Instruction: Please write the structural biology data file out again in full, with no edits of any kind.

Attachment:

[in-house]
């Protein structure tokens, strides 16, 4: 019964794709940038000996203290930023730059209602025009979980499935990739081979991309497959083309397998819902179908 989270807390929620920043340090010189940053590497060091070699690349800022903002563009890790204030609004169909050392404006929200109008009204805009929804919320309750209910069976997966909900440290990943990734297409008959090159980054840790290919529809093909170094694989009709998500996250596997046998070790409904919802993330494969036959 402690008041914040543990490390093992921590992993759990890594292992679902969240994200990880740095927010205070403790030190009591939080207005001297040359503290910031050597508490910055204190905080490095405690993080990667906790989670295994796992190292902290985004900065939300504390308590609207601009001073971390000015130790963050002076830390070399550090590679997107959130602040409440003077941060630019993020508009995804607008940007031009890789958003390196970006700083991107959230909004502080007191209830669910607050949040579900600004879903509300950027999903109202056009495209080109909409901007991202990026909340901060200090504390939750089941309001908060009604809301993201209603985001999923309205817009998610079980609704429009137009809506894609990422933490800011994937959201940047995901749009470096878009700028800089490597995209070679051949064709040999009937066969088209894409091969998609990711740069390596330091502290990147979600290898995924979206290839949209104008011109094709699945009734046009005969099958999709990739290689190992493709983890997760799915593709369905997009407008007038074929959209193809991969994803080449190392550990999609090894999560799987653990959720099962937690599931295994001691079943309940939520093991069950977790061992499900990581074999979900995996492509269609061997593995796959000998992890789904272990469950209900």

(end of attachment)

[in-house]
């Protein structure tokens, strides 16, 4: 019964794709940038000996203290930023730059209602025009979980499935990739081979991309497959083309397998819902179908 989270807390929620920043340090010189940053590497060091070699690349800022903002563009890790204030609004169909050392404006929200109008009204805009929804919320309750209910069976997966909900440290990943990734297409008959090159980054840790290919529809093909170094694989009709998500996250596997046998070790409904919802993330494969036959 402690008041914040543990490390093992921590992993759990890594292992679902969240994200990880740095927010205070403790030190009591939080207005001297040359503290910031050597508490910055204190905080490095405690993080990667906790989670295994796992190292902290985004900065939300504390308590609207601009001073971390000015130790963050002076830390070399550090590679997107959130602040409440003077941060630019993020508009995804607008940007031009890789958003390196970006700083991107959230909004502080007191209830669910607050949040579900600004879903509300950027999903109202056009495209080109909409901007991202990026909340901060200090504390939750089941309001908060009604809301993201209603985001999923309205817009998610079980609704429009137009809506894609990422933490800011994937959201940047995901749009470096878009700028800089490597995209070679051949064709040999009937066969088209894409091969998609990711740069390596330091502290990147979600290898995924979206290839949209104008011109094709699945009734046009005969099958999709990739290689190992493709983890997760799915593709369905997009407008007038074929959209193809991969994803080449190392550990999609090894999560799987653990959720099962937690599931295994001691079943309940939520093991069950977790061992499900990581074999979900995996492509269609061997593995796959000998992890789904272990469950209900």